When the brush has been completely withdrawn from the container for transport of mascara to a user's lashes, as shown in FIGS. 7-9, the loading of mascara on the brush portion 32 varies from side to side around its periphery. The wide (short-bristle) sides of portion 32 bear a heavy load 60 of mascara, because of the relative or total absence of wiping action on those sides, while the narrow (long-bristle) sides bear a minimum loading of mascara, having been effectively wiped. Thus, the user can selectively apply a minimum (FIG. 7), medium (FIG. 8) or maximum (FIG. 9) loading of mascara to her lashes 62, by varying the angular orientation of the lightly and heavily loaded sides of portion 32 (about the axis of the brush core 11) relative to the lashes so as to effect minimum (FIG. 7), partial (FIG. 8) or maximum (FIG. 9) contact of the lashes with the heavy load 60 on the wide sides of the brush portion. The differential loading of portion 32 from point to point around its periphery also enables the user to selectively apply different loadings of mascara to different portions of the eyelashes.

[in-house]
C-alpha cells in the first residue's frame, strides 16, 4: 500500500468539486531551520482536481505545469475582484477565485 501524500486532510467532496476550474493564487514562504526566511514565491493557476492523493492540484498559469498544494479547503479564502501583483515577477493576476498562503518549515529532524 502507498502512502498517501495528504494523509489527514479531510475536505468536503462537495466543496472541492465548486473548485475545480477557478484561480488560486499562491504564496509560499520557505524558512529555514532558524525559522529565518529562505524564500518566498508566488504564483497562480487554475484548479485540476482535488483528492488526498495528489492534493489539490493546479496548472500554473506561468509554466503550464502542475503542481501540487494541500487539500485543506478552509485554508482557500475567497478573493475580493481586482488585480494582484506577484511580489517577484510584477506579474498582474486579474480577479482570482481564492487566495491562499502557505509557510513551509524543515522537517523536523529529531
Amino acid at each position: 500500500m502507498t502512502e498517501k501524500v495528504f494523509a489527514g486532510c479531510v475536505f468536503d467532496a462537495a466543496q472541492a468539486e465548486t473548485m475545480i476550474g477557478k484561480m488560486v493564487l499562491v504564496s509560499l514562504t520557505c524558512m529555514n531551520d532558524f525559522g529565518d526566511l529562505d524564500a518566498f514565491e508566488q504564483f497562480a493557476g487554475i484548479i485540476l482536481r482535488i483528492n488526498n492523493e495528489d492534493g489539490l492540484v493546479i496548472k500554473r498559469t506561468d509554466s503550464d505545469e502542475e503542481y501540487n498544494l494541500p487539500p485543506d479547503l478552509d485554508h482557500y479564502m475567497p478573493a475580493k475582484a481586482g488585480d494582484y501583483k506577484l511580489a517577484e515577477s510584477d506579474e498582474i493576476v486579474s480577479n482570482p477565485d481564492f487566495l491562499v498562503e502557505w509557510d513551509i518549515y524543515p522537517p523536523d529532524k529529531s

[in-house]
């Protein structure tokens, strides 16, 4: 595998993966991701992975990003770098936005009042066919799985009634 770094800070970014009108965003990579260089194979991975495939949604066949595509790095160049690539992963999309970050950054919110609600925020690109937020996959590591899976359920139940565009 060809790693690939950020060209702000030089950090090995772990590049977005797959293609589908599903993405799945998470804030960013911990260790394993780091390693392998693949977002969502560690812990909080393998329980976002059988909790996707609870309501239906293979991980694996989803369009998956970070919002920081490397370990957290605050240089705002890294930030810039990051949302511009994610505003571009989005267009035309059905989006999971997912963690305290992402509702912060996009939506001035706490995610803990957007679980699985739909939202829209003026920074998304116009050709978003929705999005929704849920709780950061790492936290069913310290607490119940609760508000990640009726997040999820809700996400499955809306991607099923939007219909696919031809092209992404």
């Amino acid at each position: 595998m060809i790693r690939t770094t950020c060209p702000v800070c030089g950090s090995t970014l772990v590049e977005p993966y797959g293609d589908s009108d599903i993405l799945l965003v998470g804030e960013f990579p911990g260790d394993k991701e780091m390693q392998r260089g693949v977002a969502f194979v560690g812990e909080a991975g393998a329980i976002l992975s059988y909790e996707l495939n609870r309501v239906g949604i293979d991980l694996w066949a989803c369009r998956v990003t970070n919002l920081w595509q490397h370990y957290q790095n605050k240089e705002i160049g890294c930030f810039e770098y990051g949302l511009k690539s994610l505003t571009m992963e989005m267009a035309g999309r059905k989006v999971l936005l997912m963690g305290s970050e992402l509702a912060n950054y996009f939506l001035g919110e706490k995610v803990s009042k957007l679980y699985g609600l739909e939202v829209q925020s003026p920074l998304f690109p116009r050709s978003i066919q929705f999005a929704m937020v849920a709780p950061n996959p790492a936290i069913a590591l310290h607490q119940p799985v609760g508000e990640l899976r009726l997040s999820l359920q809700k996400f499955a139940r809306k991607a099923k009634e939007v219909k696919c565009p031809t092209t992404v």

When delivery/application of the mascara from portion 32 to the lashes 62 is complete, the user employs the distal portion 28 of the brush to comb the delivered mascara through the lashes (FIG. 10). The long bristles of the latter portion provide effective combing action, and as portion 28 is effectively wiped all around its periphery, the combing operation does not overload the lashes with mascara.
It is to be understood that the invention is not limited to the features and embodiments hereinabove specifically set forth but may be carried out in other ways without departure from its spirit.
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|U.S. Classification||132/218, 132/320|